The Open Championship
- Venue: Muirfield
- Dates: 18-21 July
Coverage: Live on BBC One, BBC Two & HD, BBC Radio 5 live, Red Button, online, connected TV, mobile app, tablets and other digital platforms; live text commentary on BBC Sport website, mobile devices & app
Lee Westwood recorded the joint-best score of the second round to move up the Open leaderboard and put himself in contention for his first major.
The 40-year-old from Worksop,
runner-up in 2010,
holed five birdies on the front nine, finishing with a 68 for an overall two under par at Muirfield.
Westwood's best major finishes
- US Open:
3rd 2008 T3 2011
- US PGA:
"I made the most of the earlier softer conditions," he told BBC Sport.
"It's playing tough out there. It's about not making too many mistakes and having a lot of patience."
Only 2011 Masters champion Charl Schwartzel could match the Englishman's three-under-par round of 68.
Westwood added: "I thought one over would be right in contention so to be two under is a real bonus and it could be leading at the end of the day."
The former world number one has recently started working with putting coach and 1991 Open winner Ian-Baker Finch, who he believes has helped him in an area some have deemed to be his weakness.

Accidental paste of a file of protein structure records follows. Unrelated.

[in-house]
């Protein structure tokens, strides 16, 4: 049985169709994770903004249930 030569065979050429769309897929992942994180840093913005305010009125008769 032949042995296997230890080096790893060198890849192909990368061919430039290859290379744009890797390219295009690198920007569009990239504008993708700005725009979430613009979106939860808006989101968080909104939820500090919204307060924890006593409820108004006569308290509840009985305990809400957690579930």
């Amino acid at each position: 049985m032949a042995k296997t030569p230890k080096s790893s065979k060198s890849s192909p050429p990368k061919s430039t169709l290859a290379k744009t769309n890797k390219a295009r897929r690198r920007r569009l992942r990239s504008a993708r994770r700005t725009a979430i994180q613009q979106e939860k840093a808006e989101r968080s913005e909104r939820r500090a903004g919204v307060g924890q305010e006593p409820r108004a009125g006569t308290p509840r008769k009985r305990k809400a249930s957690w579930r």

"Westwood hardly missed a shot today. The thing I am noticing differently about his game is his heightened confidence on the greens.
"I just overheard him talk about the influence Ian Baker Finch has had on his putting stroke. I think he just gave him a couple of 'feel' tips rather than technical tips and it is certainly paying off.
"His stroke looks more fluid and he is stiller over his putts, with less movement of his body. It now appears to be an extremely sound shot."
"There's a little more connection between the arms and body - he's given me a few more tips to clear the mind," he added.
"I feel very confident with 10 footers. I start off with the line I've picked and that's always a good thing."
Picking up shots became more difficult for the players as the day progressed, with the Muirfield course firming up and becoming trickier on yet another hot and dry day.
Westwood suffered too. He was out in 31, but 37 coming in, bogeying 13, 14 and the last.
"The greens and fairways are getting firmer," added the world number 12.
"A lot of guys will start knocking it five, six, seven feet past the hole - we might see a lot of fun and games."
When asked whether Justin Rose's
recent maiden major win at the US Open
had given him the belief that he could break his duck, Westwood said: "The fact I have contended in so many majors gives me enough confidence.
"I was pleased with Justin's win but it didn't do too much for me."